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Budgeting Your Time to Complete a Research Paper

In a perfect world, writing a major research paper would be such a delightful experience that you would eagerly jump right in and start writing a brilliant paper that's just the right length and completed on time. Unfortunately, real people living in the real world may have a tough time thinking about work that is not due for a month or so. (Actually, real people may have a tough time thinking about work at all. Life offers so many possibilities for fun!) Nevertheless, you should take a stab at creating a plan. This articles gives you guidelines for long (ten-week), medium (five-week), and short (two-week) assignments. There's even a plan to help you tackle a delicate question: What should you do when the paper is due tomorrow and you haven't even started yet?

Don't assume that all weeks are created equal. Before you make a paper-writing plan, consider everything else that you have going on, including events that have no relation to the research paper you're writing. Read this section with a calendar or day-planner in hand — one that has events like "sister's wedding," "voyage to the North Pole," and "math final" listed.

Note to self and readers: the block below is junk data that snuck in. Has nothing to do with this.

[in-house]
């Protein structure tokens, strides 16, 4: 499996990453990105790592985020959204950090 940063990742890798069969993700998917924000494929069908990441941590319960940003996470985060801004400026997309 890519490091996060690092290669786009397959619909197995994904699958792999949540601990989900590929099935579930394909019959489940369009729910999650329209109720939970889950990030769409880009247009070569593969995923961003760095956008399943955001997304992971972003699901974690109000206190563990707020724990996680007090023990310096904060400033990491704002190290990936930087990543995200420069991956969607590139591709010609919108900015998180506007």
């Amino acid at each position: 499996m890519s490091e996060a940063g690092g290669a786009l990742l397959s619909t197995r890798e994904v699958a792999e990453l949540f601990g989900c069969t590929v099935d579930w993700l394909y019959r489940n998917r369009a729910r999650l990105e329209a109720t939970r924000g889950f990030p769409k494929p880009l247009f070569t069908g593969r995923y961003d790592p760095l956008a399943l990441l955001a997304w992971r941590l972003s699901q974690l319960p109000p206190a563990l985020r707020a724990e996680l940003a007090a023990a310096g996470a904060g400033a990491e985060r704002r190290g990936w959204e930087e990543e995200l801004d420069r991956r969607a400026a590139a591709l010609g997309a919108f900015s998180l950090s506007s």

Now write start and end dates for each step in your research paper. Schedule a lot of work for weeks that look relatively free, and give yourself a free pass (or light duty) during busy times.

Work habits are as individual as fingerprints. Be sure to adapt the following guidelines to your own strengths and weaknesses. For example, the ten-week plan allots three weeks for research and three-plus weeks for writing. But if you are a jaguar when it comes to reading and a tortoise when it comes to writing, change the distribution to two weeks for research and four-plus weeks for writing.

If you're reporting on the results of your own scientific experiments, figure out how much time you need to do the actual lab work and add that time to the schedule below.

I've got all the time in the world: The ten-week plan

No, you don't have all the time in the world. Ten weeks will become a memory faster than a survivor who's been kicked off the island. Get started right away so that you have time to polish that paper into perfection. Here's a solid plan:

  • Selecting a topic (includes preliminary reading) — two weeks
  • Conducting research (finding and evaluating sources, note taking) — three weeks
  • Creating a thesis statement, writing a topic sentence, or formulating a hypothesis — three days